Forest destruction and Human-Elephant Conflict are threatening the Bukit Tigapuluh elepant population

During the last decade the area covered by natural forest has been substantially reduced by logging activities and agricultural encroachment. The destruction of the forest resulted in severe conflicts between local farmers and elephants (so called human-elephant conflict, HEC) which has repeatedly caused deaths of both people and animals. Current plans to convert the remaining forest in the center of the elephant habitat are likely to cause further escalation of HEC. If nothing is done to prevent this habitat destruction and to mitigate HEC effectively this may finally lead to the local extinction of the subspecies after a long period of suffering for both, people and elephants,

Habitat Destruction & Encroachment

The natural forest in Bukit Tigapuluh is shrinking at an alarming rate. Large areas have been systematically destroyed by pulp & paper companies which harvest all biomass worthy of paper production. Only some areas have been replanted in the process, often leaving behind large areas of shrub- or grassland where there should be, according to regulations, forest. If trees were planted, usually non-native, fast growing tree species such as Acacia spec. are chosen, which are known to be rarely consumed by most animals in the region, thus providing no food-source for elephants and other native herbivores.

In addition, illegal logging is common and widespread in Bukit Tigapuluh. Several sawmills are active in the region without any effective control. After timber is harvested, often illegal fields and plantations are established, the roads left behind by logging activities (legal and illegal) providing access to remote areas and open up the forest to more people. Furthermore, local farmers and transmigrants are encroaching the forest all over the buffer zone of Bukit Tigapuluh´s national park. After cutting the larger trees they usually burn several hectares of land in order to plant rubber trees or oil palms. Encroachment by farmers is the worst form of habitat destruction, as the conversion of forest into agricultural land is reducing the natural elephant habitat permanently (in selective logged areas there is still the possibility of forest re-growth).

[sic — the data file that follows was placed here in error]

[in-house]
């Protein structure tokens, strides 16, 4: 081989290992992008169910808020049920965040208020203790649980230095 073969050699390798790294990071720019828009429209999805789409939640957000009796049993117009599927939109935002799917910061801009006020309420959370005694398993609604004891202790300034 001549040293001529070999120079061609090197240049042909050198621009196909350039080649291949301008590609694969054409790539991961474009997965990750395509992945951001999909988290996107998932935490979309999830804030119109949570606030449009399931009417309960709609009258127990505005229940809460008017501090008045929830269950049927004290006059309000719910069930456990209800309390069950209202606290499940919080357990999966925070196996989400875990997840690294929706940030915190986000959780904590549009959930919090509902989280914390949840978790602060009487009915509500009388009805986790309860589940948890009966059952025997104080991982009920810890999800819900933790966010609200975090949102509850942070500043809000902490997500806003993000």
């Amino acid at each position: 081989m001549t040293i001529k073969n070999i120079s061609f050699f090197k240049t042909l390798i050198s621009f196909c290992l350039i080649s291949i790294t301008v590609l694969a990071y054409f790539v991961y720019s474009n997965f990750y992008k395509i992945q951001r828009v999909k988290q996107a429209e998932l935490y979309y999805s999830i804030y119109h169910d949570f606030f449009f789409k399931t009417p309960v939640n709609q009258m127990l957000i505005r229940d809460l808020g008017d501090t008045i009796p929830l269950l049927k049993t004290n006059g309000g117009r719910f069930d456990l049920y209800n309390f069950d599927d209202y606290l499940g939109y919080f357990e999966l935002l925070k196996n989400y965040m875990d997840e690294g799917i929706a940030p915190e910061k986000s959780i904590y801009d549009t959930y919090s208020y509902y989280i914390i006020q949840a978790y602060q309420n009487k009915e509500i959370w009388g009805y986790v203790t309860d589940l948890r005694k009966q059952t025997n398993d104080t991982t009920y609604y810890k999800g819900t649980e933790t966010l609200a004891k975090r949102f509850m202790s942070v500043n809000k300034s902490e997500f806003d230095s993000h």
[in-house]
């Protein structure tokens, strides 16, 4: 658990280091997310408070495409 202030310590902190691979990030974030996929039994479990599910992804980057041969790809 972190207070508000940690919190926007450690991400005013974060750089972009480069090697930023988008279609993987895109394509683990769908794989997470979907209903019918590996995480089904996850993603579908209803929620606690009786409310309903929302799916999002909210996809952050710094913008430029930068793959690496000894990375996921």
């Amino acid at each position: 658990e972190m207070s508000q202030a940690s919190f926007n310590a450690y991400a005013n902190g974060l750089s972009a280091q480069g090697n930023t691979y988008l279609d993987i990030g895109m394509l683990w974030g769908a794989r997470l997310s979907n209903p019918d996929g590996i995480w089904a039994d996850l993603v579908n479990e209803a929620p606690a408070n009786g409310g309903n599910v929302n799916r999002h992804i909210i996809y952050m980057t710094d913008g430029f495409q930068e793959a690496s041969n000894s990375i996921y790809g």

The current situation has already been identified as risky. Nevertheless, logging companies are currently planning the complete conversion or destruction of the most important core zones of the elephant habitat in Bukit Tigapuluh. In addition, several mining concessions have been issued which are at least partly located inside important elephant habitat. The conversion of the most important feeding grounds into Acacia monocultures, agricultural land and/or wastelands left behind by mining activities would definitely trigger escalations of HEC to an extremely high and uncontrollable level in both the short and long term. Hungry elephants will frequently leave the remaining small forest patches and travel deep into agricultural lands, destroying field huts and killing people. It is obvious that this will eventually lead to a local extinction of the species after a long period of suffering for both, people and animals.

Human-Elephant Conflict

In only six month (April 2010 – October 2010) more than 40 field huts were destroyed by elephants. In the same time period, at least 500 ha of fields and plantation were affected by HEC leading to the complete destruction of a minimum of 50 ha. More alarming, in less than 12 months two people have been killed by elephants and another person severely injured during conflict situations. This is a completely new phenomena in Bukit Tigapuluh where elephants were known before then to be relatively “friendly”. Not surprisingly, the damage caused by elephants and the fear which was generated led to radical attitudes in the local population towards elephants. Many people wish the deaths of the elephants or at least a translocation of the animals to another area. Several elephants have been found dead in the last three years in or adjacent to conflict areas, and it is very likely (and proven in six cases) that these animals were poisoned. Further destruction of the elephant habitat will lead to an escalation of conflicts and HEC will remain at an uncontrollably high level.  More people and elephants will lose their lives in addition to commercial and psychological damage, if nothing is done to address the problem effectively.

Crime investigation  by BKSDA officer Krismanko Padang (left) and FZS rescue team (right) trying to help a dying elephant which was found poisoned inside a oil palm plantation (Bukit Tigapuluh Ecosystem 2008, © Frankfurt Zoological Society 2008).

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